• Biomethylation

    The enzyme chlorophenol o-methyltransferase responsible for fungal methylation has been isolated in cell-free extracts. Biomethylation, in this context, may be seen as a detoxification mechanism, although it plays a role in the production of mycotoxins by secondary metabolism. Slightly xerophilic fungi frequently associated halophenol biomethylation include Trichoderma longibrachiatum, Trichoderma virgatum, Aspergillus sydowii, and Penicillium islandicum. (TR55)

  • Blank

    Analytical sample taken to establish background value for the analytical measurement which may be subtracted from an experimental value to determine the “true” value. (TR29) (TR49)

  • BLAST

    Basic Local Alignment Search Tool; a bioinformatics algorithm for the comparison of sequence data (e.g., translated amino acids [tBLASTx], proteins [BLASTx], or nucleotides [BLASTn]). (TR 71)

  • Block Pallet

    A type of pallet with blocks between the pallet decks or beneath the top deck. These types of pallets usually carry more loads and last longer than stringer and typically 4 way entry. (TR55)

  • Blocking

    The grouping of related experimental units used in design of experiments (DOE). (TR57)

  • Boundary Layer

    A thin layer of fluid near the membrane surface in which the tangential velocity changes from zero at the surface to the free stream value away from the surface. (TR15)

    Coating of fluid in the immediate vicinity of a bounding surface where the effects of viscosity are significant (TR 69)

  • Bracketing

    A demonstration of unit operation performance at two different values of a given parameter (e.g., ionic strength, dwell time or temperature), allowing the use any values of that parameter falling within this range. (TR41)

  • Bracketing Approach

    A scientific approach for defining product/load characteristics (e.g., viscosity, container sizes, container fill volumes, item sizes, loading configurations) that are tested (in a qualification study or validation study) at upper and/or lower limits. (TR1) (TR61)

    A validation method that tests the extremes of a process or product. The method assumes the extremes will be representative of all the samples between the extremes. (TR26)

  • Break-loose Force

    Energy required to initiate plunger movement within the syringe barrel upon injection. (TR 73)

  • Breakthrough Limited

    A filtration operation resulting in a significant rise in filtrate turbidity accompanied by a small increase in differential pressure. This occurs when the adsorptive capacity of the filter is reached, resulting in the passage of particles smaller than the pore size of the filter that would normally be removed by adsorption. (TR45)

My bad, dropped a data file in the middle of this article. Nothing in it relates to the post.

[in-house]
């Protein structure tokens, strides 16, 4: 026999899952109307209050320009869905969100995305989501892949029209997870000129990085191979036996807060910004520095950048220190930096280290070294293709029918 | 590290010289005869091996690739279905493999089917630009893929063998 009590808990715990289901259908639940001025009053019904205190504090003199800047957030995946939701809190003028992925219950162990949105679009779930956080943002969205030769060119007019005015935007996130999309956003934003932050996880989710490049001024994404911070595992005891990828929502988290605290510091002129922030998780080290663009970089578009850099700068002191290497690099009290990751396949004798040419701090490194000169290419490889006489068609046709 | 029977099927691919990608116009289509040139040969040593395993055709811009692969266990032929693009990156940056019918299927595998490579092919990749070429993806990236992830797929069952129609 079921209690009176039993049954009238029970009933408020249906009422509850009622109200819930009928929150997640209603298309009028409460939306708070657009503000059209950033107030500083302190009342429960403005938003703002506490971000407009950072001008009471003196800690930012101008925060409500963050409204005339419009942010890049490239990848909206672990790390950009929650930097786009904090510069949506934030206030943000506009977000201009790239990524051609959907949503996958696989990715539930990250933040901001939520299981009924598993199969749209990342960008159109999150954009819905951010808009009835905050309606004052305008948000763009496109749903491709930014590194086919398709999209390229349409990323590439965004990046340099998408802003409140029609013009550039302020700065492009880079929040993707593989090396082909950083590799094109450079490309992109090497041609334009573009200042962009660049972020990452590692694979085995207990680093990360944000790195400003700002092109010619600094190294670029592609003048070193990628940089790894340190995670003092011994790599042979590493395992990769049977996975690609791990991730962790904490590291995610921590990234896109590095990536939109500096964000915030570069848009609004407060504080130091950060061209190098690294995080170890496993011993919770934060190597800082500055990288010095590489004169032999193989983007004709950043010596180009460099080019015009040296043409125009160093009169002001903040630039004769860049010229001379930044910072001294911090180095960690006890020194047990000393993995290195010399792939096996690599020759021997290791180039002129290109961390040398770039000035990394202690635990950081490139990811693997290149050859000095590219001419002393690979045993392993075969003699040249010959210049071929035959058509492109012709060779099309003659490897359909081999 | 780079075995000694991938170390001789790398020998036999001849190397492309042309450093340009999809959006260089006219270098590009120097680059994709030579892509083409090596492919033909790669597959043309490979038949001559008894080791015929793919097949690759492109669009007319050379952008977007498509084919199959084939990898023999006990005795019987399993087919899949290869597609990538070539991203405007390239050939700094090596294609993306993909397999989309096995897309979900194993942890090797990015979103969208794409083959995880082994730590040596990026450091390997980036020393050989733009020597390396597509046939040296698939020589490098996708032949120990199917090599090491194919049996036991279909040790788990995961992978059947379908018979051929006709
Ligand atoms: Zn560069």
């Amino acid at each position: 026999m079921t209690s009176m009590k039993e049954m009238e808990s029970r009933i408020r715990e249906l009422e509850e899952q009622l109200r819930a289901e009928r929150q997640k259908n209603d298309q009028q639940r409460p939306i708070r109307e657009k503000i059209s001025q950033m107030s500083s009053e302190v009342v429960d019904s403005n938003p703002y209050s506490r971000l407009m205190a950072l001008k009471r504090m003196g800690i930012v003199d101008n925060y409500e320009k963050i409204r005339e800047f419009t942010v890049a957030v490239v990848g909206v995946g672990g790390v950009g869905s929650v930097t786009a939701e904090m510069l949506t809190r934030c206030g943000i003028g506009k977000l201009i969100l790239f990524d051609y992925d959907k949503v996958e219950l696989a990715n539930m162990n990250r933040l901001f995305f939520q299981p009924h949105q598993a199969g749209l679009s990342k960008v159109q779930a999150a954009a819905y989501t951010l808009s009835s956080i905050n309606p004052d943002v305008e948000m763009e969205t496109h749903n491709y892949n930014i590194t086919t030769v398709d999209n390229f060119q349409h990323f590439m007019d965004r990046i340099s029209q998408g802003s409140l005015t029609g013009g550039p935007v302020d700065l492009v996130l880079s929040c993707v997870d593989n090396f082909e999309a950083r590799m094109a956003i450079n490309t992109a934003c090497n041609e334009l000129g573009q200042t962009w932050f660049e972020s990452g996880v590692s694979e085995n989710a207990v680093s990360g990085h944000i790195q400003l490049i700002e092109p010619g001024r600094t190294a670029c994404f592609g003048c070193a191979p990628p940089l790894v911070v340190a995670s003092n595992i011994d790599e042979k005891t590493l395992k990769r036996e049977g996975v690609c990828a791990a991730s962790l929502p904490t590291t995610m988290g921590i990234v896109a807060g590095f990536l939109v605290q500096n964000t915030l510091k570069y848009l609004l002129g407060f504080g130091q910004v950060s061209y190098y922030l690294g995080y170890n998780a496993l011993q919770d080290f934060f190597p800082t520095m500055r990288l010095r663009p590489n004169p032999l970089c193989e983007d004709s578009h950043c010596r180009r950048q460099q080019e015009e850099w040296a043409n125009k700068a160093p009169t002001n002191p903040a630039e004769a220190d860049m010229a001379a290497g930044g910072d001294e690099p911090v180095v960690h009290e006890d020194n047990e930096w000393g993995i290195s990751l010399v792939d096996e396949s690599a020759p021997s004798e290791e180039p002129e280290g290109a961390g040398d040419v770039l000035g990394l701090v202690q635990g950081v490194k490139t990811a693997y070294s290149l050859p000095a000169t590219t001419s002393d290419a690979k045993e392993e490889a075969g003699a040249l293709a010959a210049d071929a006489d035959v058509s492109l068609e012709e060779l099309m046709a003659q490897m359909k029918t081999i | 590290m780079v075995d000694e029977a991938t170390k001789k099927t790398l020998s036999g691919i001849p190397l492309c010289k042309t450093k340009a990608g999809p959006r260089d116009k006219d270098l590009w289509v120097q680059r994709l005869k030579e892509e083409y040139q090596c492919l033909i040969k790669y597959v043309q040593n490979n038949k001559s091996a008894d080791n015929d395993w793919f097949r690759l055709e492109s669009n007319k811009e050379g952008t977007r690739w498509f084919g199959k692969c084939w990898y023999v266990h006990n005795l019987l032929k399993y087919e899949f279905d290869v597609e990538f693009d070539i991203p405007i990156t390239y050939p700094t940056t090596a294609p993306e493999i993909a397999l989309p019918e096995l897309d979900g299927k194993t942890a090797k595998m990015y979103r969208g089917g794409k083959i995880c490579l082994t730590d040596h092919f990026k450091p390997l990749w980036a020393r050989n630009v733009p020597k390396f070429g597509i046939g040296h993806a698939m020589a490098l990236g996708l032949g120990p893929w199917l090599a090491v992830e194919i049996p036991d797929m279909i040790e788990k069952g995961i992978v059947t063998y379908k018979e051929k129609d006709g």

• Brevundimonas Diminuta (B. diminuta)

    Small bacteria (0.3–0.4 &;mum in diameter by 0.6–0.1 &;mum long) used to challenge a sterilizing grade filter during validation testing. [Formerly Pseudomonas diminuta](TR45)

  • British Thermal Unit (BTU)

    The amount of heat (measured in Joules) required to raise the temperature of one pound of water by 1ºF.(TR64)

  • Bubble Point

    The measured differential gas pressure at which a wetting liquid (e.g., water, alcohol, product) is pushed out of the largest pores of a wetted porous membrane, and a steady stream of gas bubbles or bulk gas flow is detected.(TR15) (TR26)

    The minimum pressure at which a wetting liquid is pressed out of the pore system of a membrane while forming a steady bubble chain. (TR41)

  • Bubble Point Test

    A test to indicate the maximum pore size of a filter. The differential gas pressure at which a liquid (usually water) is pushed out of the largest pores and a steady stream of gas bubbles is detected from a previously wetted filter under specific test conditions. Used to test filter integrity with specific, validated, pressure values, wetting liquids and temperatures for specific pore-size (and type of ) filters. (TR26)

  • Bulk Packaged Product

    Consists of solid, liquid, or frozen product in a bulk container configuration such as a bag, tank, or drum. The product may be in these container configurations between process steps or prior to filling into vials, ampoules, cartridges, or syringes. (TR39)

  • Cake

    Solids deposited on the upstream side of filter media. (TR15) (TR45) (TR26)

  • Calibration

    The demonstration that an instrument or device produces results within specified limits when compared to those produced by a reference standard or a standard that is traceable to national or international standards, over an appropriate range of measurements (calibration range). (TR 1) (TR 30) (TR 48) (TR 61) 

    The demonstration that a particular instrument or device produces results within specified limits by comparison with those produced by a refer­ence or traceable standard over an appropriate range of measurements. (TR 54-5)

  • Calibration Curve

    The relationship between measured response values and analytical concentrations of a standard or reference material. (TR57)

  • Calibration Tolerance